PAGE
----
We will continue to monitor the authorization and appropriations process and interested observers should begin thinking through how failure to pass an NDAA might have repercussions on programs and policies of interest.
Avascent recently posted a podcast featuring Research Associate Hamilton Cook and I discussing the outcomes and implications of this possibly being the first year in fifty-nine years that Congress fails to pass an NDAA. I’d encourage readers to download it and subscribe.
House Activity – The House failed to override the President’s veto of a resolution blocking his national emergency declaration to fund the wall along the Southern border.
Senate Activity – The Senate is hoping to complete work on legislation providing emergency funding for states facing natural disasters, particularly flooding in the Midwest. In addition, the Senate voted down legislation brought forward by Senate Majority Leader Mitch McConnell that would have supported the ‘Green New Deal’ proposed by liberals in the House and Senate.
- 4/2 ‘FY20 National Defense Authorization Budget Request for the Army and the Air Force’, Full Committee Hearing, 2118 Rayburn, 10am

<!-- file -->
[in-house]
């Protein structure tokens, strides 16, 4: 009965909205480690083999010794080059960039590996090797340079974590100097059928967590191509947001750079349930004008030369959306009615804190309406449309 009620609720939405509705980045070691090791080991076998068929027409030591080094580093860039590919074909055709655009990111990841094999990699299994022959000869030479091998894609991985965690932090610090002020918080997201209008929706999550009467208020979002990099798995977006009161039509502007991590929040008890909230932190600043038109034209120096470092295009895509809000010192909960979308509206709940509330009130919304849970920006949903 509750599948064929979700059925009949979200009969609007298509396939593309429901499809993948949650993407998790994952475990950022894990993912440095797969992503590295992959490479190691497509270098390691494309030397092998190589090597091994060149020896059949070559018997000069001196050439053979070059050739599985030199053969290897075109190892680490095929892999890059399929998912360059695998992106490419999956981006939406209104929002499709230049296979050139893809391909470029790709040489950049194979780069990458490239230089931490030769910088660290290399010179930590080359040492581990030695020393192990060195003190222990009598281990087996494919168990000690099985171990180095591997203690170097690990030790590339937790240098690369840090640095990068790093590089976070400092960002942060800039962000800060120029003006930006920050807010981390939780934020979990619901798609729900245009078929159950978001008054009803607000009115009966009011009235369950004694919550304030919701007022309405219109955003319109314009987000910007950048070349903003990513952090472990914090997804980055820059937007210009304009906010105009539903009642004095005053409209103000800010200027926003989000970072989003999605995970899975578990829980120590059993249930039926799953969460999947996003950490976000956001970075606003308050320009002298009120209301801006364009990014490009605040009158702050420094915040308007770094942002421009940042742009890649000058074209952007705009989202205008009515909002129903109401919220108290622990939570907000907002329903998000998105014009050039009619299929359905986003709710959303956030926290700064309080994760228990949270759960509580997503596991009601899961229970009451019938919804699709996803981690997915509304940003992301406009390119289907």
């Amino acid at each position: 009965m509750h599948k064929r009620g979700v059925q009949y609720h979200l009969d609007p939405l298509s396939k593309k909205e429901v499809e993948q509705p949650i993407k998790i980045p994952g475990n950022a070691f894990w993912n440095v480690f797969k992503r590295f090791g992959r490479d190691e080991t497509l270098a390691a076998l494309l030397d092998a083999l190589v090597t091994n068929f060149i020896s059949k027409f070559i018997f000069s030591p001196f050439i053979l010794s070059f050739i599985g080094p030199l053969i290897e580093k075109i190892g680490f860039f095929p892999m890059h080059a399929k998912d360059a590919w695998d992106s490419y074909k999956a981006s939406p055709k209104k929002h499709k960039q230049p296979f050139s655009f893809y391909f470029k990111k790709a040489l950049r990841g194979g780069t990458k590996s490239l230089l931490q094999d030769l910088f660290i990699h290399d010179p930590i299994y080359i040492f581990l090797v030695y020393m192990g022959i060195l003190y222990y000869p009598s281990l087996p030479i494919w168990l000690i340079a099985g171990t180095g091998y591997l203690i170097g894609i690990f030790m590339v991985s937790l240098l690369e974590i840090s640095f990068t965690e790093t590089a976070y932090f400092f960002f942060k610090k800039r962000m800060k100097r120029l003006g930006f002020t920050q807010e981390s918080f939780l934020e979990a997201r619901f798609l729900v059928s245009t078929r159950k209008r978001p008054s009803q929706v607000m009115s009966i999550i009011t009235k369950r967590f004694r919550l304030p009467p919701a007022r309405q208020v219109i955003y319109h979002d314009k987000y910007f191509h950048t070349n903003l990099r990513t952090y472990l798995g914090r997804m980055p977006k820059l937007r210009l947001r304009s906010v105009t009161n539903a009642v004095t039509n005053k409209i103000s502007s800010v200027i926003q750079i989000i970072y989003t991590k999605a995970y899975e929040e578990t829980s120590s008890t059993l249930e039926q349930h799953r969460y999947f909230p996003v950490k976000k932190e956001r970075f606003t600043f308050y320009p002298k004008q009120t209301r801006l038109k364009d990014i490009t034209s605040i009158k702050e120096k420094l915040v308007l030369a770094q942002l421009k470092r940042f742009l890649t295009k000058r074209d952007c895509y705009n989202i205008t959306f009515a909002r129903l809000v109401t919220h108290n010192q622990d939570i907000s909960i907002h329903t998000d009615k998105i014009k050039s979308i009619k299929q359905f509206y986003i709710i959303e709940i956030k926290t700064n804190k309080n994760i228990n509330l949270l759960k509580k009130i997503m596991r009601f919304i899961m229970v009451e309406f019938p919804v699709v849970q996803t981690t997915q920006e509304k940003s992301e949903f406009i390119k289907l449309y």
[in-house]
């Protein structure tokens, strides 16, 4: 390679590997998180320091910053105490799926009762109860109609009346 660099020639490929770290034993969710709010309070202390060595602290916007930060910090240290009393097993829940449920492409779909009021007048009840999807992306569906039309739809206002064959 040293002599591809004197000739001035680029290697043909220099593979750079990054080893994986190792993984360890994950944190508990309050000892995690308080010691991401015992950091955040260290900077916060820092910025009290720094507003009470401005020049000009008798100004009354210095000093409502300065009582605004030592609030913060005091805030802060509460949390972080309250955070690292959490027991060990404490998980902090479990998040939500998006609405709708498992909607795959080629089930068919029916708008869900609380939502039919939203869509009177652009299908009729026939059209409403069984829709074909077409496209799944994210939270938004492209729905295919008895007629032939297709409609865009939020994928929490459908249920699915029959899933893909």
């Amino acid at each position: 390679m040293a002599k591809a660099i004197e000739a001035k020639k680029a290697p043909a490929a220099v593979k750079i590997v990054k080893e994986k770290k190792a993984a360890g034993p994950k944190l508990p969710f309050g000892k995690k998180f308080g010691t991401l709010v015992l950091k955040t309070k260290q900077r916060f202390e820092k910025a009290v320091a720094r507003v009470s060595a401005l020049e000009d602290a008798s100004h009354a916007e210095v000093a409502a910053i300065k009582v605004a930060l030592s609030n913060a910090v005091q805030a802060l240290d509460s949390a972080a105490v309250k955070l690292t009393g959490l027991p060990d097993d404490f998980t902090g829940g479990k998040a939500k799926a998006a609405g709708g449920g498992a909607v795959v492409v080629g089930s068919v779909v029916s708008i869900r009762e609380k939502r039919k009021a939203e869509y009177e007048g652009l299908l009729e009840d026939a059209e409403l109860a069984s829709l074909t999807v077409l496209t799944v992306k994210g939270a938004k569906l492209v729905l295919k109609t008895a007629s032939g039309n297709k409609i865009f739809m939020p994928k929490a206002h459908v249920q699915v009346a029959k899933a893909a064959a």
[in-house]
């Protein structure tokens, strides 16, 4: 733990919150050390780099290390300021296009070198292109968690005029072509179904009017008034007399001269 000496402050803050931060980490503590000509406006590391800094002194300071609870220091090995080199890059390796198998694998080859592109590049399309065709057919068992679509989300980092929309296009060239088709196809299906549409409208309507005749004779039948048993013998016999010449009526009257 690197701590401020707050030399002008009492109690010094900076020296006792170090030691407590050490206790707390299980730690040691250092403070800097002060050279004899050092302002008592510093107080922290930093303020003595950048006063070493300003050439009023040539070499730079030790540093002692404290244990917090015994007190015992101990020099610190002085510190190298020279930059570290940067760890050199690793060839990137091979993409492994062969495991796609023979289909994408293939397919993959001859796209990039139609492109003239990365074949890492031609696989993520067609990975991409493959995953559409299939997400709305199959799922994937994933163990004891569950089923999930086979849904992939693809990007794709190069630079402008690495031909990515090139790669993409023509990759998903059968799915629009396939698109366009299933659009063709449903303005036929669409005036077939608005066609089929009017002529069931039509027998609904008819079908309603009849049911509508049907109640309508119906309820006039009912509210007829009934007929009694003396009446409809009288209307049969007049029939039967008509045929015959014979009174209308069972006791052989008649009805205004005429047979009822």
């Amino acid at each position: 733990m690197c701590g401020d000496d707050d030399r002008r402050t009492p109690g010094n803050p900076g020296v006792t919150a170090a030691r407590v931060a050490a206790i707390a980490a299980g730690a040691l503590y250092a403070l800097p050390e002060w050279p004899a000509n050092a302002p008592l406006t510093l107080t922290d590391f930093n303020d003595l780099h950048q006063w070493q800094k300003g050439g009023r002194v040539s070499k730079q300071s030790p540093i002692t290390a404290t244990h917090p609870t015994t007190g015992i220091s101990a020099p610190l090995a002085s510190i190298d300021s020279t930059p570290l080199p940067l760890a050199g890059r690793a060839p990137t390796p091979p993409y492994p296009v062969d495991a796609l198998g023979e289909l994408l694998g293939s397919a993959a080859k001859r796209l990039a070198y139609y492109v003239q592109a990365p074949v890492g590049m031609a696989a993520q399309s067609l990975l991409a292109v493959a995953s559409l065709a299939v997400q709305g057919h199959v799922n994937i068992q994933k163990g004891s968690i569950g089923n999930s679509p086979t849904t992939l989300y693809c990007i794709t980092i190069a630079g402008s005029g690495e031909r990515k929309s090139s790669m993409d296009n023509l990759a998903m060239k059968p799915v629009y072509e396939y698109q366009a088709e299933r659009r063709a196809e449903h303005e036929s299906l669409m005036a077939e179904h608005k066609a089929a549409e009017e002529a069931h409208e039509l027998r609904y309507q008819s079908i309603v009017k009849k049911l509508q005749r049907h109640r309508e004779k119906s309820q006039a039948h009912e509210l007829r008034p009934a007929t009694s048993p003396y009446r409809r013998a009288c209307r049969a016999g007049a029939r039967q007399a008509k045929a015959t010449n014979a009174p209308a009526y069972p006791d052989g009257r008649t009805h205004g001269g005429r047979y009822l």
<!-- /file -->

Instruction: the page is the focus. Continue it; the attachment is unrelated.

- 4/2 ‘Examining the Role of the Commander in Sexual Assault’, Subcommittee on Military Personnel Hearing, 2118 Rayburn, 2pm
- 4/3 ‘Non-Member Day’, Full Committee Hearing, 2118 Rayburn, 9am
- 4/3 ‘FY20 Priorities for National Security Space Programs’, Subcommittee on Strategic Forces Hearing, 2118 Rayburn, 145pm
- 4/3 ‘Reviewing DoD Strategy, Policy, and Programs for Countering Weapons of Mass Destruction’, Subcommittee on Intelligence and Emerging Threats and Capabilities Hearing, 2212 Rayburn, 230pm
- 4/4 ‘Navy and Marine Corps Tactical Aviation and Ground Modernization’, Subcommittee on Tactical and Land Forces Hearing, 2118 Rayburn, 10am
- 4/4 ‘Mismanaged Military Housing Programs: What is the Recovery Plan?’, Subcommittee on Readiness Hearing, 2212 Rayburn, 1030am
- 4/2 ‘Nominations – Wolters – Townsend’, Full Committee Hearing, SD-G50 Dirksen, 930am
- 4/2 ‘Army Modernization’, Subcommittee on AirLand Hearing, SR-232A Russell, 3pm
- 4/3 ‘Missile Defense Policies and Programs’, Subcommittee on Strategic Forces Hearing, SR-222 Russell, 230pm
- 4/3 ‘Navy and Marine Corps Aviation Programs’, Subcommittee on Seapower Hearing, SR-232A Russell, 3pm
- 4/4 ‘Posture of the Department of the Air Force’, Full Committee Hearing, SD-G50 Dirksen, 930am
- 4/2 ‘Defense Intelligence Agency and National Geospatial Agency (CLOSED)’, H-405 Capitol, 11am
- 4/2 ‘U.S. Air Force Budget Request for FY 2020’, H-140 Capitol, 3pm
- 4/3 ‘Defense Health Programs’, 2359 Rayburn, 3pm
- 4/3 ‘Review of the FY2020 Budget Request for the Defense Health Program’, 192 Dirksen, 930am